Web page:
LINKS
2016-02-01 / Go Pink Boots

Putting My Money Where My Mouth Is

Jill Gleeson

Immediately after hearing of the November terror attacks that devastated Paris I made a post on social media. After calling the perpetrators a few satisfying invectives I noted that I had a trip planned for France in May, a trip I’d still be taking – a trip I’d still be taking even if it had been scheduled for the following week. Or the following day. Because, as I wrote, if we start cancelling our travels, if we start staying home with our doors locked and our heads under the covers…well, then the terrorists win. I was going to fight them the only way I could, by continuing to travel and write about the beauty and joy and grace and kindness of the world and the people in it.

A few days later I received an invitation to visit Poland from the country’s tourism council. The trip would be in a couple weeks, before the Paris attacks had even faded from the headlines. My friends were worried, my family was alarmed. Poland seemed safer than other European countries, but was anywhere really safe anymore? I accepted the invitation at once, fighting apprehension I didn’t want to admit I was feeling. Bravado comes easily. Follow through, less so.

Poland was worth the anxiety. I knew little of it prior to my stay, which included time in Krakow and Warsaw. Vastly different, they both provided fascinating peeks into the long, often tragic history of the Slavic nation. Krakow boasts a lively, lovely Old Town that dates back to the mid-13th-century, when Mongols burned the original city to the ground. Krakow remembers the invasion each hour, when a trumpeter plays a haunting melody from the tower of the magnificent St. Mary’s Basilica. The tune always ends abruptly, a tribute to the lookout who was felled, legend says, while still sounding the alarm on his horn.

Poland would be attacked many times over the ensuing centuries; for a time, divvied up between Prussia, Austria and Russia, it ceased to exist entirely. The country regained independence following World War I, but was occupied during the Second World War by the Germans, who set up the Auschwitz death camp not far from Krakow. I argued with myself long and hard about touring Auschwitz. I knew the experience would be difficult, but I felt I owed it to the victims to visit. It was far worse than I’d anticipated. Nothing you’ve seen or heard or can even imagine about Auschwitz can prepare you for the nearly unbearable reality of it. And yet last year almost 1.5 million people entered Auschwitz’s gates – many, I suppose, with the hope that by bearing witness to the horror they can prevent it from happening again.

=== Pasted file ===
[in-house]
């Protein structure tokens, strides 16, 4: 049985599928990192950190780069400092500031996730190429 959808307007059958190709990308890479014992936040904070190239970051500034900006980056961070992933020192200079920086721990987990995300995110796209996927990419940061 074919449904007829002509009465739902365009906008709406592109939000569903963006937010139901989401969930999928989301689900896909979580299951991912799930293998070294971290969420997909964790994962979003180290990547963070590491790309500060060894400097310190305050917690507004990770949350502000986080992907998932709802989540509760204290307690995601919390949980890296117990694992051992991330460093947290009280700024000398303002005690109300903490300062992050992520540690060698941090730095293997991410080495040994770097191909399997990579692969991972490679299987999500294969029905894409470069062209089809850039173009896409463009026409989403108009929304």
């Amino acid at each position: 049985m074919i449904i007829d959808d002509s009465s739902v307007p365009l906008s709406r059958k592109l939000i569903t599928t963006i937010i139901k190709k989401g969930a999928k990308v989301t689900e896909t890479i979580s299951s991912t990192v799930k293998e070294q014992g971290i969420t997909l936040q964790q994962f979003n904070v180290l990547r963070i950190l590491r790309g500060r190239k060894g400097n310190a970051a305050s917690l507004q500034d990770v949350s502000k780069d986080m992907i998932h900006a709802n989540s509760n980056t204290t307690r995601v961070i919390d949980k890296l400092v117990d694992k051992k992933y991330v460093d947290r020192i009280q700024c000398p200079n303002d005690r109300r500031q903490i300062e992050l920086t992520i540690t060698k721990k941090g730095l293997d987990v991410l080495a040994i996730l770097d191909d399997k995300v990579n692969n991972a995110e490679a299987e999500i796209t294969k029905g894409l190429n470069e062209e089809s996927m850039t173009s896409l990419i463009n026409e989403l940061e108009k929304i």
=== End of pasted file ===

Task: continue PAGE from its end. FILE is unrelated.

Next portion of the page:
Krakow survived World War II largely intact, but Warsaw was nearly bombed out of existence. Some 85 percent of the city was reduced to rubble, with much of the devastation occurring after the Warsaw Uprising, when residents rebelled against their oppressors. Their courage is honored in the Warsaw Rising Museum, which also contains a section dedicated to the grim years spent under communist rule. As the Germans slipped out of Poland the Russians slipped in, and the country would spend decades as a Soviet satellite state. When independence was finally regained in 1990, healing began.

If it all seems too traumatic, simply too sad, it is. And yet today Poland is a vibrant, modern nation, full of hustle and on the move. Krakow, which boasts the biggest market square in Europe, is charming and graceful, akin to Budapest, or Prague. Muscular, mysterious Warsaw, where Chopin’s heart resides at the soaring Holy Cross Church, is more like Berlin. With a smattering of historic buildings standing alongside shining skyscrapers, it looks to the future with energy and assurance. The time I spent within these two remarkable cities taught me more than history. There, I learned about the beauty of human resilience, about how fear can be fought with hope. It’s a lesson I plan to hold close. •SCM


Jill Gleeson dares to venture outside of her comfort zone and learns a lesson every time. Follow her adventures on Twitter @gopinkboots.

Return to top